VIENNA: Iran and world powers have agreed a timetable and framework for working out a lasting nuclear accord, and will meet again on March 17, EU foreign policy chief Catherine Ashton said on Thursday.
“We had three very productive days during which we have identified all the issues we need to address to reach a comprehensive and final agreement,” Ashton said after the parties met in the Austrian capital.
“There is a lot to do, it won’t be easy but we have made a good start,” Ashton told reporters. “We have set a timetable of meetings, initially over the next four months with a framework to continue our deliberations,” she said.
“Technical experts will meet in early March and we will reconvene for the next E3+3 political directors’ meeting led by... (Iranian Foreign Minister Mohammad Javad) Zarif and myself on the 17th of March” in Vienna. The discussions between Iran and the United States, China, Russia, Britain, France and Germany aim to transform a landmark but only interim deal agreed in Geneva in November into a long-term agreement. Under the November deal, which came into force on January 20, Iran froze certain nuclear activities for six months in exchange for minor relief from sanctions and a promise of no new sanctions.
The six-month deal expires on July 20 but can be extended, with the parties aiming to conclude negotiations and implement the final “comprehensive” deal by November.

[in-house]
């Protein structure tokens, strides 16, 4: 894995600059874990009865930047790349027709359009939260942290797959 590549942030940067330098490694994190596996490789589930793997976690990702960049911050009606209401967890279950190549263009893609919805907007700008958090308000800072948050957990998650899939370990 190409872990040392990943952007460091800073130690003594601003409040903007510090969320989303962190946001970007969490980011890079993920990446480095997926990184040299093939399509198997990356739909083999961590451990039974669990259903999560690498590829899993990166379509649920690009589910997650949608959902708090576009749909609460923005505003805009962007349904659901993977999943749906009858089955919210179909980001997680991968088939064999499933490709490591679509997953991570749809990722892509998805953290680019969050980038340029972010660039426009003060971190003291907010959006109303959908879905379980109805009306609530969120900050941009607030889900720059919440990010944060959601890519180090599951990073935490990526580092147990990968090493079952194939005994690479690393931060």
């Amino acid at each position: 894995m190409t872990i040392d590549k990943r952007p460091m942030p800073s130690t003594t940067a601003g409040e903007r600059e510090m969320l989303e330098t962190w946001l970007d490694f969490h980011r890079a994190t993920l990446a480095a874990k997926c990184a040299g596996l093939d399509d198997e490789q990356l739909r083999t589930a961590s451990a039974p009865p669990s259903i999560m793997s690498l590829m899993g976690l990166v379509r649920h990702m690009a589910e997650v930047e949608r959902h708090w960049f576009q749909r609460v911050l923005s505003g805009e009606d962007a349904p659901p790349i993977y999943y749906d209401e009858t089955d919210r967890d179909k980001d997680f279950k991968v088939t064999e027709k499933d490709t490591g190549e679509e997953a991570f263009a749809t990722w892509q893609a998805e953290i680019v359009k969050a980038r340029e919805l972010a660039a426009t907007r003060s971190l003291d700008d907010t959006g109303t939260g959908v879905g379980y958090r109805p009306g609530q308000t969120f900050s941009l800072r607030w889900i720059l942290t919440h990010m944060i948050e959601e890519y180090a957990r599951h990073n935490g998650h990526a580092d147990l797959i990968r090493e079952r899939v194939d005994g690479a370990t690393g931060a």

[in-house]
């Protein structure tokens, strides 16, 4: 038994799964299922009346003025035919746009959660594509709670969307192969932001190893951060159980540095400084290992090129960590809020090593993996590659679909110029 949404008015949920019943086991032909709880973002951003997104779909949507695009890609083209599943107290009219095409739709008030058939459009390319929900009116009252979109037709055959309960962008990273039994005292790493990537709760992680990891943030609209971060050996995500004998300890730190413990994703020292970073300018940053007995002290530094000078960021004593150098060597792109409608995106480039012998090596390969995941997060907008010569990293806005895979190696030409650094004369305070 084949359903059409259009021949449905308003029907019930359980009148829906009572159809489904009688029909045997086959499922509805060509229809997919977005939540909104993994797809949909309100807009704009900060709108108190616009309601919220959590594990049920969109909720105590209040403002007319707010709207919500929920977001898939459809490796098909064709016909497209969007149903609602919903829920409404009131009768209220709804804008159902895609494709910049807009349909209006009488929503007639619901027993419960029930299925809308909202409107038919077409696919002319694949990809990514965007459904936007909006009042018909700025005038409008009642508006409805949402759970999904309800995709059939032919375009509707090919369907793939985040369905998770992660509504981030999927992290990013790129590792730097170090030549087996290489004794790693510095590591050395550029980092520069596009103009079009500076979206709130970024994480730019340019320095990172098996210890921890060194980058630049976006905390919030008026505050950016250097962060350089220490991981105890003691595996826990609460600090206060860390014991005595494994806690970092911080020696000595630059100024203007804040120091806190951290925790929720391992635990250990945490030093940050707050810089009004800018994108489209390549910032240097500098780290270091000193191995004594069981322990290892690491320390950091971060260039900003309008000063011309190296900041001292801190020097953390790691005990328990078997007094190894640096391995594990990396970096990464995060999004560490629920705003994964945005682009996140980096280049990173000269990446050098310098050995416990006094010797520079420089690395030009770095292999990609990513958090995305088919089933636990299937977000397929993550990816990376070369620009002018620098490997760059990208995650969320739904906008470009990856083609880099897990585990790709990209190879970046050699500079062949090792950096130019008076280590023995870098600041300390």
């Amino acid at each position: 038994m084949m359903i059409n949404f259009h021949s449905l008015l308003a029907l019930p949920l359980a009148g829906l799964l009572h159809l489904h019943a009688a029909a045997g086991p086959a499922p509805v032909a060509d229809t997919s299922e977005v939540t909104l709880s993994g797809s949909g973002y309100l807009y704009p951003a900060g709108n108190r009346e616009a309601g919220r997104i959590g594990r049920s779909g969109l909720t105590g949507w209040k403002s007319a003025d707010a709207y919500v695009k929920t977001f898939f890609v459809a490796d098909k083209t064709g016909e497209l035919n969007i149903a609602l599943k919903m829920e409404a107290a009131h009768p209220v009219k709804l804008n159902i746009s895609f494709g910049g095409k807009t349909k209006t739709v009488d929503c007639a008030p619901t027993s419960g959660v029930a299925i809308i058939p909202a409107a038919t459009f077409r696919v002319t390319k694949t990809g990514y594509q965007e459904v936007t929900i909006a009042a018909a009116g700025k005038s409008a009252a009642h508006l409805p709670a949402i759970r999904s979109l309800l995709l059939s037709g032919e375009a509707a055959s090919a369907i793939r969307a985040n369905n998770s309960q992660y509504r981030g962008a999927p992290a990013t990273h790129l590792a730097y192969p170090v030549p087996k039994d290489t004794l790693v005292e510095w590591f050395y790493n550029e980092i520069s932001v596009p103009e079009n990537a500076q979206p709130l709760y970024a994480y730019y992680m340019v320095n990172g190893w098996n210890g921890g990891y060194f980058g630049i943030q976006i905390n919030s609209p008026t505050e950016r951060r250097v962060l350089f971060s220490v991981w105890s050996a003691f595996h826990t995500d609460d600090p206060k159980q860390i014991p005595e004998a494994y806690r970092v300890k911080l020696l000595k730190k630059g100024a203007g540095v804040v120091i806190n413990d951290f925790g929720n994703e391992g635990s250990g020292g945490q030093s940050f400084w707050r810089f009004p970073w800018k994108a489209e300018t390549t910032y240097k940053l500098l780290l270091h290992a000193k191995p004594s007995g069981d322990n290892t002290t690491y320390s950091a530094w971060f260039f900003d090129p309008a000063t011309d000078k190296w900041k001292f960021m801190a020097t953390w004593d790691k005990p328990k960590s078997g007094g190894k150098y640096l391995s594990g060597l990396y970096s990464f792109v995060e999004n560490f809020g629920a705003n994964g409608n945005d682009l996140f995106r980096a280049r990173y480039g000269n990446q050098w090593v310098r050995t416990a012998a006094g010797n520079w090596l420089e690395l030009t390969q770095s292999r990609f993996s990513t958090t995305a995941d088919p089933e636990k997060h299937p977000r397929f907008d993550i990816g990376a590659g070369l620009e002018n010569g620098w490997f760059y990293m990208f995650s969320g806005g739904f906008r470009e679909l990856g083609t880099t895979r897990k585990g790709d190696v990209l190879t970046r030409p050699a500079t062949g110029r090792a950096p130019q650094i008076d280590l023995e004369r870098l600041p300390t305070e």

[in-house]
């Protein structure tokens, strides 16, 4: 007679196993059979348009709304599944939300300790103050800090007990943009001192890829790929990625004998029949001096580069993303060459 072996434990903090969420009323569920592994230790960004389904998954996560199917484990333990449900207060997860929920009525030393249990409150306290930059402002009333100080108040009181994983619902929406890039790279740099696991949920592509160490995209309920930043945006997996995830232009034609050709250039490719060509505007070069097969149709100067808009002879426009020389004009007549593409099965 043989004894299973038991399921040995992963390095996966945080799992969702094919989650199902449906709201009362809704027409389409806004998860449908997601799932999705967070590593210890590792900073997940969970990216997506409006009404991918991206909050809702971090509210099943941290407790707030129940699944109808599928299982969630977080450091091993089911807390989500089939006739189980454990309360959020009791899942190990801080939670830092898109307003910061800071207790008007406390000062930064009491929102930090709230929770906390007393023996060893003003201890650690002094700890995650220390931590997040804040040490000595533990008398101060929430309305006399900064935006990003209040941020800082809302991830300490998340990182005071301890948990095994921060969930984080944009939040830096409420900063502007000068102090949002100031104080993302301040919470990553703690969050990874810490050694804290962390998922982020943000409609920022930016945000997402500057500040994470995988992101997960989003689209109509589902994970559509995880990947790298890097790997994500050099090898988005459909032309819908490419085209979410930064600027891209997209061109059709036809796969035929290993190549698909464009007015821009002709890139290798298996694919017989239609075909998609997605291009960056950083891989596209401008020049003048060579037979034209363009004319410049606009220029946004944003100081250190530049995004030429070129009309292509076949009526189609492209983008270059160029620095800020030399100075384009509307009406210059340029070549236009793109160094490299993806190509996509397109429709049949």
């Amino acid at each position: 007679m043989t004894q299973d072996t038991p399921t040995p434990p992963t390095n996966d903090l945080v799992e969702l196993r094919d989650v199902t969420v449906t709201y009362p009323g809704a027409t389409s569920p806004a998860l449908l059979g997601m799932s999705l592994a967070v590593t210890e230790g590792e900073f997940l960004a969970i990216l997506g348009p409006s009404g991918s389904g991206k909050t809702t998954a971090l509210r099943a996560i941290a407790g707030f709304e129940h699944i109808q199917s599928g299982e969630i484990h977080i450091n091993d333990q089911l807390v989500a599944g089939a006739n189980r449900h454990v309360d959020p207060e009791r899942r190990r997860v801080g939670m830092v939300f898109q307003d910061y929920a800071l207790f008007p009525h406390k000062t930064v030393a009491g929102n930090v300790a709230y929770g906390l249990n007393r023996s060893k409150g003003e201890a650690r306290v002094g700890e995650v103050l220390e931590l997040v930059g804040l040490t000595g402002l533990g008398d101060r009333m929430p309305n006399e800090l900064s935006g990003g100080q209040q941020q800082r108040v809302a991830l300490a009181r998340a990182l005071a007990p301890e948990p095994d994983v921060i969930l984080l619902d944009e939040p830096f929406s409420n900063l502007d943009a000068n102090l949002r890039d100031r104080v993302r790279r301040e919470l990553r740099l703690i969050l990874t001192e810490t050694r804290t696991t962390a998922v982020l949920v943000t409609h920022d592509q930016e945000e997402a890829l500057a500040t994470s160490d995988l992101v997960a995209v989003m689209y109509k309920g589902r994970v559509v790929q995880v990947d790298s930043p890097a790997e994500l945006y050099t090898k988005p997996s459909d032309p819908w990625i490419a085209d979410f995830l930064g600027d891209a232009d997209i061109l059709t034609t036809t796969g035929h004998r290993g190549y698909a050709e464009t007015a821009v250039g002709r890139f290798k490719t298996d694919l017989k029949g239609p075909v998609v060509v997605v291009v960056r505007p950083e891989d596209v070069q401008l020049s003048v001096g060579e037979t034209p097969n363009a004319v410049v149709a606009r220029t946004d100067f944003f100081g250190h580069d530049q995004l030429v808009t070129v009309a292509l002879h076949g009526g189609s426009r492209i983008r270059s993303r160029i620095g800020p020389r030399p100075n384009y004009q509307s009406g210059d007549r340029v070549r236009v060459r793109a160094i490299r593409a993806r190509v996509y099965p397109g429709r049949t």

The aim of the final deal would be for Iran to retain its civilian nuclear programme, but likely on a reduced scale and with enhanced oversight to ensure a dash for nuclear weapons is all but impossible.
Experts say this would likely involve closing the underground Fordo facility, slashing the number of uranium centrifuges, cutting the stockpile of fissile material, altering a new reactor being built at Arak and tougher UN inspections.
The US lead negotiator in the talks, Wendy Sherman, has said that Iran “does not need” the Fordo site or the new heavy-water reactor being built at Arak, which Western countries fear could give Iran weapons-grade plutonium. In exchange, all UN Security Council, US and EU sanctions on Iran — which are costing it billions of dollars every week in lost oil revenues, wreaking havoc on the economy — would be lifted.
But whether Iran will play along remains to be seen, having set out a number of “red lines” which the commander of the powerful and hardline Revolutionary Guards, General Mohammad Ali Jafari, warned Wednesday must not be crossed.
Tehran has previously indicated its opposition to any dismantling of nuclear facilities, for example. Western nations and Israel have long suspected Iran of covertly pursuing a nuclear weapons capability alongside its civilian programme, charges denied by Tehran.
Any deal will have to be sold not only to other countries like Israel — assumed to have nuclear weapons itself — and the Sunni Gulf monarchies, but also to hardliners in Washington and Tehran.
US President Barack Obama has members of Congress breathing down his neck, threatening more sanctions and demanding — with Israel — a total dismantlement of Iran’s nuclear facilities.
Iranian President Hassan Rouhani, whose election in 2013 has helped thaw relations with the West, is on thin ice with hardliners seeking to turn supreme leader Ayatollah Ali Khamenei against him.
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